A NASA telescope began a space mission that will enable astronomers to study distant galaxies previously imagined only in science fiction.
Scientists anticipate that the James Webb Space Telescope, launched on December 25, will reveal new insights about the origins of the universe. The telescope is equipped to examine the solar system in detail and explore distant galaxies that formed after the Big Bang billions of years ago.
The telescope is the largest and most powerful telescope ever.
“Webb’s scientific promise is now closer than it ever has been. We are poised on the edge of a truly exciting time of discovery, of things we’ve never before seen or imagined,” said Thomas Zurbuchen, associate administrator for the Science Mission Directorate at NASA.
Webb will study all phases of cosmic history in the Earth’s solar system and many of the observable galaxies. Here are a few other discoveries the revolutionary telescope is expected to provide:
- Astronomers will use the data from Webb to look for signs of life in distant galaxies.
- Researchers will be able to measure the size of distant black holes that are surrounded by large galaxies.
- Astronomers plan to use Webb to study 17 active planetary systems, which required millions of years to form.
Webb is unique because it can study infrared light from distant objects in greater detail. Its final destination is about 1.6 million kilometers from Earth.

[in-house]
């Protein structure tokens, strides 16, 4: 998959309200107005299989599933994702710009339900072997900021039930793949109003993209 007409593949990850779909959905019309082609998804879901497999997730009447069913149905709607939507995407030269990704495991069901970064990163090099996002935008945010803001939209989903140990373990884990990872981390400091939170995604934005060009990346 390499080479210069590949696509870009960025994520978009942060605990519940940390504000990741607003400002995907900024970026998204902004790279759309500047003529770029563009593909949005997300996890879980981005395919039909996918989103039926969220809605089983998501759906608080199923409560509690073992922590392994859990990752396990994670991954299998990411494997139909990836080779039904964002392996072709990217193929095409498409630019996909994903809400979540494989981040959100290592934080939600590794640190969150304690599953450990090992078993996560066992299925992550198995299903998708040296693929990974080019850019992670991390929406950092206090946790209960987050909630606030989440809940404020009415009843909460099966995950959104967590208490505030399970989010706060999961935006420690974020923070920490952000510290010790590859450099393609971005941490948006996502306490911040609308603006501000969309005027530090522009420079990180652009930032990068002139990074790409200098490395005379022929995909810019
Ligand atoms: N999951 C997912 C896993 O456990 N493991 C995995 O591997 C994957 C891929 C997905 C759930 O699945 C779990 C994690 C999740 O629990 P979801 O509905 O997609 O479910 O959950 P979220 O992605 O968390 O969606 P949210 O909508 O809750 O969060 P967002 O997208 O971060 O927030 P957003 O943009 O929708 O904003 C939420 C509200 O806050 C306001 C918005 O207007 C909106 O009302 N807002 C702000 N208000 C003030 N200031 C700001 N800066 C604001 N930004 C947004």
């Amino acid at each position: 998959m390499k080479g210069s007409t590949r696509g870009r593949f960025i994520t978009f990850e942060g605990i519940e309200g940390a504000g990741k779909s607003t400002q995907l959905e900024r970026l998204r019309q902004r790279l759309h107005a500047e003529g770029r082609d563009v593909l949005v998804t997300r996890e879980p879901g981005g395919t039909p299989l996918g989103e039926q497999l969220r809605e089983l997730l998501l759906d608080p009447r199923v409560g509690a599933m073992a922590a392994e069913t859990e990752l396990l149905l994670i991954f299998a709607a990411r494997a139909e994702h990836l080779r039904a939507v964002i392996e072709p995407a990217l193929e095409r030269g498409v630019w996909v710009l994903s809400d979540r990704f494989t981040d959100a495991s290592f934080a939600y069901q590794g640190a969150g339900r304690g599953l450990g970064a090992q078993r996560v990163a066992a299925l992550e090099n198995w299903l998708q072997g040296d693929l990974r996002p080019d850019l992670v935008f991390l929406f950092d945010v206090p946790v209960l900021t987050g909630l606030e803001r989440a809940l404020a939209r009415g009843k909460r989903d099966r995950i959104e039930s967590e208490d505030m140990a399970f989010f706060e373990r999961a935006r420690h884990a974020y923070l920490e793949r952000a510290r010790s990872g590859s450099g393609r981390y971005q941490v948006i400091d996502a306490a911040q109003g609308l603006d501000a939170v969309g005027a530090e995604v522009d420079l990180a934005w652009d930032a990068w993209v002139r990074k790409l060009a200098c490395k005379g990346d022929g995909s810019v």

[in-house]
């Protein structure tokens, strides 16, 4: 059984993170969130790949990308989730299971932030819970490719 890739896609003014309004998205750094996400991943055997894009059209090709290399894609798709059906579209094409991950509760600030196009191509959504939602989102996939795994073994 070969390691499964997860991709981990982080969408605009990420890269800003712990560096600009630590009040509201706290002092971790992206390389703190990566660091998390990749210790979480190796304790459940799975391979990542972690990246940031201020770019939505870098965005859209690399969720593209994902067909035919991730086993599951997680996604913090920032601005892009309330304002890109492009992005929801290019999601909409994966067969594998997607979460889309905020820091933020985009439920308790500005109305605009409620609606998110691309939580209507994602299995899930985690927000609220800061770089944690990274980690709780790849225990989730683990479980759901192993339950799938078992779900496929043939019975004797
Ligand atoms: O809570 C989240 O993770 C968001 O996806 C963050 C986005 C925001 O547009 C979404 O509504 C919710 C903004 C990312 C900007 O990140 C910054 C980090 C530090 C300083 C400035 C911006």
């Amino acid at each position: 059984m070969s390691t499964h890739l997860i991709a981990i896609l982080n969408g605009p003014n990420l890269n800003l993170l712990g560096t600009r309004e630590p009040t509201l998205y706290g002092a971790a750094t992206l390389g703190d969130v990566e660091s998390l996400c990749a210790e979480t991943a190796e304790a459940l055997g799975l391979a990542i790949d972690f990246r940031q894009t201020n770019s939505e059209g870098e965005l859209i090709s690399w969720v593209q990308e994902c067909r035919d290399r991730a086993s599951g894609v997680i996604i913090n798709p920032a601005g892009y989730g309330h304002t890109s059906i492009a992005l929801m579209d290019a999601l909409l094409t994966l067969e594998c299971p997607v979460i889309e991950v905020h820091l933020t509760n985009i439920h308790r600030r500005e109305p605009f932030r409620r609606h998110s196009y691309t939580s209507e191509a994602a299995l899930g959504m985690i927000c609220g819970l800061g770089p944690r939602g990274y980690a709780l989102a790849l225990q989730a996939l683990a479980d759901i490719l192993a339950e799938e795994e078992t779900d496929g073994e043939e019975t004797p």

The telescope stands three stories tall, weighs more than 6,500 kilograms and has a mirror that is 6.4 meters wide. The telescope’s sun shield, which is the size of a tennis court, will maintain a temperature of minus 191 degrees Celsius.
Because of their size, the telescope’s mirrors require one month to unfold. The telescope will provide the first images after six months in space.
Webb, which cost $10 billion, follows its predecessor, the Hubble Space Telescope, which launched in 1990. The mission is a partnership between NASA, the European Space Agency and the Canadian Space Agency. Webb launched from French Guiana, on the northeast coast of South America.
The telescope is named in honor of James Webb, a former NASA administrator during the 1960s.